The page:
Standards of Beauty
What’s beautiful to you? What does this work of art make you think about women in your own community and culture? Who might you want to be in dialogue with to better understand this painting?
Rozeal uses the title of this work, a play on Aphrodite, ancient Greek goddess of love and beauty, to present a cross-cultural rebellion on beauty ideals that traverses the Eastern and Western Hemispheres.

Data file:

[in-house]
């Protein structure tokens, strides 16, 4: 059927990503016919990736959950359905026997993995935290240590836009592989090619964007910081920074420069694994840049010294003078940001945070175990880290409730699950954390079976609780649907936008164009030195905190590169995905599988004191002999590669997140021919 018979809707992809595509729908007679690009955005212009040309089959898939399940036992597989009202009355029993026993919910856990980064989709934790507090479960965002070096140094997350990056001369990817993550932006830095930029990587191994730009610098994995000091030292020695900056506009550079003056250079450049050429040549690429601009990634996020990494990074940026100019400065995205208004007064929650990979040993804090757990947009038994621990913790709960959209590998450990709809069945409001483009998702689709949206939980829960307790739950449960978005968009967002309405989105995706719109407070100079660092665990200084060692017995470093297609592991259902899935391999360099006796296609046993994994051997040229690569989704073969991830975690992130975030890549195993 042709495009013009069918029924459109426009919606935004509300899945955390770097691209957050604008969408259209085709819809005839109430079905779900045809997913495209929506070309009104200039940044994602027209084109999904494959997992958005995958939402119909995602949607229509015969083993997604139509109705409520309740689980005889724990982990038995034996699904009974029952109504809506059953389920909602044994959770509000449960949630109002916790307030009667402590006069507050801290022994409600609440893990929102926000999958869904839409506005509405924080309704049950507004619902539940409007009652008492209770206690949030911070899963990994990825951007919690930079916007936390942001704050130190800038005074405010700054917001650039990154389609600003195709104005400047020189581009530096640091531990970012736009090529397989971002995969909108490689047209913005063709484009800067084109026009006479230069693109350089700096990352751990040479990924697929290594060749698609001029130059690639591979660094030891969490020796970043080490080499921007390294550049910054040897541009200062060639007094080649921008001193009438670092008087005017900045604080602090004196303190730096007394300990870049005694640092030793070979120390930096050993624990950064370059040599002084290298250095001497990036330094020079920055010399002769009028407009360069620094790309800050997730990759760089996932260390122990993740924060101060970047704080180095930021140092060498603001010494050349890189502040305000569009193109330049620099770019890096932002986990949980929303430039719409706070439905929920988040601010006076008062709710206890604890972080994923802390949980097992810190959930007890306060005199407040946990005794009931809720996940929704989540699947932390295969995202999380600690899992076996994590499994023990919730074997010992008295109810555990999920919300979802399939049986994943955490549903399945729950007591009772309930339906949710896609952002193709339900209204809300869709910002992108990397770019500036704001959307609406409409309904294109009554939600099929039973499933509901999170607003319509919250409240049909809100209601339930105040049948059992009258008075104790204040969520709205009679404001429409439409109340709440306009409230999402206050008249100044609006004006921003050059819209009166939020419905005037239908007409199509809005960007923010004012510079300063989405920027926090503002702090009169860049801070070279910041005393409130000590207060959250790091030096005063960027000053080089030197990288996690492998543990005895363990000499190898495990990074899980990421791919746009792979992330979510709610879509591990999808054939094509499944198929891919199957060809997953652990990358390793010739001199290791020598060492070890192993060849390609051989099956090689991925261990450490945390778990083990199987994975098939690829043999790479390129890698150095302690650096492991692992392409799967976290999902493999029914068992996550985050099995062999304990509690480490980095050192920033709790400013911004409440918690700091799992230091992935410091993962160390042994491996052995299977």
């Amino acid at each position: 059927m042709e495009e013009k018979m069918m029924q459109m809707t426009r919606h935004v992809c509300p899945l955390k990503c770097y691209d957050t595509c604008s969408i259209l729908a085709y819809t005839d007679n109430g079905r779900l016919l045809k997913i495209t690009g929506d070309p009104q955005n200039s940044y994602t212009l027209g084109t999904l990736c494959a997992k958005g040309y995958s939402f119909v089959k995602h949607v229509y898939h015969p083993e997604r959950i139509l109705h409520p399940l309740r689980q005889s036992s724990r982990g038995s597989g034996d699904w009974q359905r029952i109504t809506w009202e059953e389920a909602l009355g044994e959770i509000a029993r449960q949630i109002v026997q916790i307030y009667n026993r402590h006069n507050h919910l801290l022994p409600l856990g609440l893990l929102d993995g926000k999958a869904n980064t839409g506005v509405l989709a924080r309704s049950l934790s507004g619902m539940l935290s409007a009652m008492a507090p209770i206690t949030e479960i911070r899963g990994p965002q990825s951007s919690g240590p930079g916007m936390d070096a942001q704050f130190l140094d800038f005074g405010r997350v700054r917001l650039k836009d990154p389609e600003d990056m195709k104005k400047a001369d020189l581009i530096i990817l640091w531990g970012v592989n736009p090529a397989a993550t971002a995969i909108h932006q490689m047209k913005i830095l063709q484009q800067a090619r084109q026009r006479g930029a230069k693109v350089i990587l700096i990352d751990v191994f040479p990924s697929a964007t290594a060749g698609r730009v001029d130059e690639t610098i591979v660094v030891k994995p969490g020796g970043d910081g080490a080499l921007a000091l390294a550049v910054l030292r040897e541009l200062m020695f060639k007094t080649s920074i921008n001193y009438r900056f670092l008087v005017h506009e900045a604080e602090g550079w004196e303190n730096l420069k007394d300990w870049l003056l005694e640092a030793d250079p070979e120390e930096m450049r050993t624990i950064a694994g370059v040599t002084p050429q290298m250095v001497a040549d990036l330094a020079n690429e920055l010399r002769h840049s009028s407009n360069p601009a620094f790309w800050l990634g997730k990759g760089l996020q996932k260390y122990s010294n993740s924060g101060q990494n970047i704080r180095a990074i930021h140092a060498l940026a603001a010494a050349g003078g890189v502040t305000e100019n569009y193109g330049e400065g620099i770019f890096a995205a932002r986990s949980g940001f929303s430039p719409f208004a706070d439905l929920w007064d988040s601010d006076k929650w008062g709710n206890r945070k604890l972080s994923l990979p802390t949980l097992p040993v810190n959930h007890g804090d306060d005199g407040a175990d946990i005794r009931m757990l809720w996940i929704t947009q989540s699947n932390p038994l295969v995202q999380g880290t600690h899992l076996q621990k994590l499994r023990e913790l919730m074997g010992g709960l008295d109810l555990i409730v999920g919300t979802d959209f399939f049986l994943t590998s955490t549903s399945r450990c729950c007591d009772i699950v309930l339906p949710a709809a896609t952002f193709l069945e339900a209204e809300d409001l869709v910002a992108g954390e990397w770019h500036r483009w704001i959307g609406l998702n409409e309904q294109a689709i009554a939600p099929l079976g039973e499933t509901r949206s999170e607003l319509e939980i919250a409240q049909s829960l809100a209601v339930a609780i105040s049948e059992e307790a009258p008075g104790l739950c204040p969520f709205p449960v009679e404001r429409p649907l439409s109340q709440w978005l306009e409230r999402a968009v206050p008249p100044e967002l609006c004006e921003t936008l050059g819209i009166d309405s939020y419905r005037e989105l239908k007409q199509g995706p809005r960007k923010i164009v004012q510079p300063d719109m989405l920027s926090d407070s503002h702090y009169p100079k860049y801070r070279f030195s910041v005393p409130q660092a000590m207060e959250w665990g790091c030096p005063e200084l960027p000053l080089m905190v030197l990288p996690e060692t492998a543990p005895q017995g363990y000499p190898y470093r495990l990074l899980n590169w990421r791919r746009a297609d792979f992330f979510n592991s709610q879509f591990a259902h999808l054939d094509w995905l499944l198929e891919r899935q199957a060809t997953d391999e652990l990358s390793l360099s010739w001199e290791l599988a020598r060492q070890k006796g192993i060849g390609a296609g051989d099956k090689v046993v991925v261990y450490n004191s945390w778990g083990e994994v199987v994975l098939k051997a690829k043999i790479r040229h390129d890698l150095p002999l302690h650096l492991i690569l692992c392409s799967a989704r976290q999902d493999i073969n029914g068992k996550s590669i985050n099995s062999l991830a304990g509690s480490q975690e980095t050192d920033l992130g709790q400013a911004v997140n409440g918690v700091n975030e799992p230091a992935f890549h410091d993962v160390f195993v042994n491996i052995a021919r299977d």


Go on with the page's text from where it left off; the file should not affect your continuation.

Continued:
Rozeal spent time in Japan through a fellowship program and became interested in the ganguro style, whereby young Japanese women counter traditional beauty norms by wearing skin-darkening makeup, dying their long hair blonde, and applying long nail tips. As a DJ and performance artist, Rozeal underscores ganguro’s references to African American hip-hop culture—seen in the words “back and forth” repeated in the background, a quotation from the song “Whip My Hair” by Willow Smith, while music discs frame the figure. The stylized appearance and pose of the figure recall Japanese 19th-century ukiyo-e prints, which traditionally depict a fantasy world of nightlife and geisha.
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